Forgotten series: The International Noise Conspiracy – Armed Love (2005)

Share this:

by Mark Saleski

What do Neil Diamond, System of a Down, the Beastie Boys and The Dixie Chicks have in common? Rick Rubin.

Yes, that bearded and mysterious, spiritual, meditating, record producer-type guy. I don’t know what kind of audio voodoo he’s able to conjure but, let’s face it, his work speaks for itself. From the Beastie Boys to Run D.M.C to Rage Against The Machine to Johnny Cash … a diverse roster of artists, all made to shine through Rubin’s magic. Unlike a producer like, say, Jeff Lynne, who seems to impart his unique aural stamp on things, Rubin is able to hear the essence of the performer and that is brought out front.

Does this apply to the International Noise Conspiracy? Though I have no reason to doubt it, my answer is: I don’t know. See, I’d never heard this band up until Armed Love appeared. But I’m willing to take a little leap of faith here based on Rubin’s stellar track record.

The raw and chunky opening riff of “Black Mask” will give you a good idea of where these guys were headed. Snarling, hard-edged guitar, aggressive drumming and solid, hyperactive bass. Vocalist Dennis Lyxzen’s slightly slurry delivery brings to mind Jagger, if Jagger was from Sweden. Looking for a label for all of this is, well … with elements of good old 70’s hard rock, early & ‘modern’ punk and even a bit of alternative rock (gees, I hate that term), it’s not easy. How about “RockThat’llMakeYouTurnUpYourCarStereoTooLoud.” Hey, that’s what happened to me!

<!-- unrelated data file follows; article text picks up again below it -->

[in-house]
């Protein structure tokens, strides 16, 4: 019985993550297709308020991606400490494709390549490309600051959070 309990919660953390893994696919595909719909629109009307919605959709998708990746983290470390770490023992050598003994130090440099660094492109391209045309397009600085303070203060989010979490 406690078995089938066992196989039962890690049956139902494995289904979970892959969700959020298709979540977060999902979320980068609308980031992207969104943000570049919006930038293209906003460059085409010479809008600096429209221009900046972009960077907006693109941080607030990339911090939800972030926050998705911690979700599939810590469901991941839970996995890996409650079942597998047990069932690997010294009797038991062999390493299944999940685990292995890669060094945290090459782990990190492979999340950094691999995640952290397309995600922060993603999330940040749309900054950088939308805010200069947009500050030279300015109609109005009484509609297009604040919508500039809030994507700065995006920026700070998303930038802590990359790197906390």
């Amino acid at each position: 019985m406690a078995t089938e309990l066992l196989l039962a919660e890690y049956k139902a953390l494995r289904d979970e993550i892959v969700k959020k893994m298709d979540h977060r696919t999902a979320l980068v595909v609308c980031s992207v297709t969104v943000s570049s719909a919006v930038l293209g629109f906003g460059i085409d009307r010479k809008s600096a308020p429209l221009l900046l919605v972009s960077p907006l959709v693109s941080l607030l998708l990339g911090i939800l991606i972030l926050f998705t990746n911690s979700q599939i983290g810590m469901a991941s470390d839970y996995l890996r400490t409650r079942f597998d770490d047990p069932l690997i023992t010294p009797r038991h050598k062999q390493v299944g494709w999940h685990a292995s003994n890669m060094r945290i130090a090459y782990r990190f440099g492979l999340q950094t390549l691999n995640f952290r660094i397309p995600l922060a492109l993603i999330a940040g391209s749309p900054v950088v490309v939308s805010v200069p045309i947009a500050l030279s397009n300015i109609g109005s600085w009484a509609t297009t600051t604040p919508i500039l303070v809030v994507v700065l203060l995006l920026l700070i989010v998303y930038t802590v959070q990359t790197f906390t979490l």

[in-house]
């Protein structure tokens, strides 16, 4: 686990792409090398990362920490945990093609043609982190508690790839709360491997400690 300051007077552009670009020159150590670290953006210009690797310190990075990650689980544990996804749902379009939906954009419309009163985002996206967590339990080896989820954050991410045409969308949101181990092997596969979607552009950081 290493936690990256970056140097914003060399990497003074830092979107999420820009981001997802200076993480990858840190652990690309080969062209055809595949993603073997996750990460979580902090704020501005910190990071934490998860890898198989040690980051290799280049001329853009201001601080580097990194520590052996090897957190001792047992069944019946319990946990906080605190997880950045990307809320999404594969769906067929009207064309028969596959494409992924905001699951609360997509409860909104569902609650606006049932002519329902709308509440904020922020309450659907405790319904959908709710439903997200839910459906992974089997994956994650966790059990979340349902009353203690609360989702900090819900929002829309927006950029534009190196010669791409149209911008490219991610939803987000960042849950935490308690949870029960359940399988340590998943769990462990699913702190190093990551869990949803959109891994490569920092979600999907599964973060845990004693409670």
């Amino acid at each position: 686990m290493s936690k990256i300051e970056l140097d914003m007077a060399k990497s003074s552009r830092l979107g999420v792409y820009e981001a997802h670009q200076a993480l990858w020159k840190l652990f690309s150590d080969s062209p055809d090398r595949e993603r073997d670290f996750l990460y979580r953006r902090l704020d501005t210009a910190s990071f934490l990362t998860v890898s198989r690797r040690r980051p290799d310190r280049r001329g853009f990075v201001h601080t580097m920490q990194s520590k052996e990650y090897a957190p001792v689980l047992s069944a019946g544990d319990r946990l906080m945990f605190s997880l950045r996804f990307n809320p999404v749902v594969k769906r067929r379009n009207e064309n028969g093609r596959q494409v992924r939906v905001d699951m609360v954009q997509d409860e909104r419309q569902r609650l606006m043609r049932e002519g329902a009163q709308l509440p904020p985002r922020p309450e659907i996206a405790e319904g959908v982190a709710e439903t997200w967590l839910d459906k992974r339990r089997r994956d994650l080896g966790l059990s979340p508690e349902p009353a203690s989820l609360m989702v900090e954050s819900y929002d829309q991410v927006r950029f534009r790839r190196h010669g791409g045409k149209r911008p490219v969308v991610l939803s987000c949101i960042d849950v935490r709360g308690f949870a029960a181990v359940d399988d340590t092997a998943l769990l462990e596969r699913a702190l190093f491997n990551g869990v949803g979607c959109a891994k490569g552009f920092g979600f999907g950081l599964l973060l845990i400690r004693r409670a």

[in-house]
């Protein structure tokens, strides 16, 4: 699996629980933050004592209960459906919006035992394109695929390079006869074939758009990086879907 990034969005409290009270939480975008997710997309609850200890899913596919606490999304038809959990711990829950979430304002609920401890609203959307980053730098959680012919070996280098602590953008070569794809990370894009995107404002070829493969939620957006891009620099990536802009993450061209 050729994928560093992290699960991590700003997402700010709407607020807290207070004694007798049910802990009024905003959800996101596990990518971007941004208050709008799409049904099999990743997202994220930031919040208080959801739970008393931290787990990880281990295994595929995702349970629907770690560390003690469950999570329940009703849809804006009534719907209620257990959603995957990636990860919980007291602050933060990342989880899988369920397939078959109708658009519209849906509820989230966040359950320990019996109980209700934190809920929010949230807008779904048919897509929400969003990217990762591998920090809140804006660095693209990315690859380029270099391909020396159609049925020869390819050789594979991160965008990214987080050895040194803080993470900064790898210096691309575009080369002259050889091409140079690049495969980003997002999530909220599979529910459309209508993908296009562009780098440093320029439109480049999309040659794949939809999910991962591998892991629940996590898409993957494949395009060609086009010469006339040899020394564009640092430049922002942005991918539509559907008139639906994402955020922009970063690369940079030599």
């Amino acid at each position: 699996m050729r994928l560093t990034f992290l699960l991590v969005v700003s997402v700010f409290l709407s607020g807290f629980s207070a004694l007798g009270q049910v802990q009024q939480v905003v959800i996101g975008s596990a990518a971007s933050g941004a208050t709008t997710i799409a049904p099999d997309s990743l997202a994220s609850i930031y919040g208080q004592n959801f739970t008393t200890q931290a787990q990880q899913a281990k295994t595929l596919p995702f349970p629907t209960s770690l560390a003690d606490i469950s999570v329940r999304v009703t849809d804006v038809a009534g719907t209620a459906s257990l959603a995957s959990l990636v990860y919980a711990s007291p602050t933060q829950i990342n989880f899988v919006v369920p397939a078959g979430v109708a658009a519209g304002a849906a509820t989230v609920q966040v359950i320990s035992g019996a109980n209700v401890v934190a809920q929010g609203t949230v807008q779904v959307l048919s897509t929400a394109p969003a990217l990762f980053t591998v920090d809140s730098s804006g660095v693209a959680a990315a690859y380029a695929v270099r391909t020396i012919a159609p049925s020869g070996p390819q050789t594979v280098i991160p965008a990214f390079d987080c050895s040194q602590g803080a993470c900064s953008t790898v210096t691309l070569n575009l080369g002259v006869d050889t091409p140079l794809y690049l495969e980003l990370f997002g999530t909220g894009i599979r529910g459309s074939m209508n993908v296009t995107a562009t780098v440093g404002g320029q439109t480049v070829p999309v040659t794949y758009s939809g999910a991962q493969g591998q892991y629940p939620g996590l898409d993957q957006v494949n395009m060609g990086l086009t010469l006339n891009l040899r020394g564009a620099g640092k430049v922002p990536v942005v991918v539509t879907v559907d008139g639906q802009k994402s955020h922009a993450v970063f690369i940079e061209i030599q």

There are a few textural factors that make Armed Love such a kick to listen to. First is the use of undeniably catchy rhythms. From the slamming and relentless opening of “Black Mask” to the driving bassline of “Let’s Make History” to the amped up “Iko Iko” rhythm of the title track to the jumpy octaves of “A Small Demand” to the second-line-on-too-much-caffeine drumming on “This Side Of Heaven” … it’s the kind of stuff that makes a person want to be bobbin’ the head, pounding the wheel and playing air drums.

The second “sound gem” here is the heavy use of organ. Benmont Tench (Tom Petty) and the legendary Billy Preston weave their magic all over the place, bringing in a sort of classic Geils/Elvis Costello & the Attractions/Joe Jackson vibe. The latter reference stands out in particular when bassist Inge Johansson is given space to really instigate. Definitely shades of Graham Maby.

A few years go, ‘modern rock’ really was making me feel old. I should have had a little faith or at least remembered that these things run in cycles. I should have also remembered that there are some folks out there with ‘big ears.’ Folks who know (and are still out to prove) that rock isn’t dead.

But … Neil Diamond??!

Share this: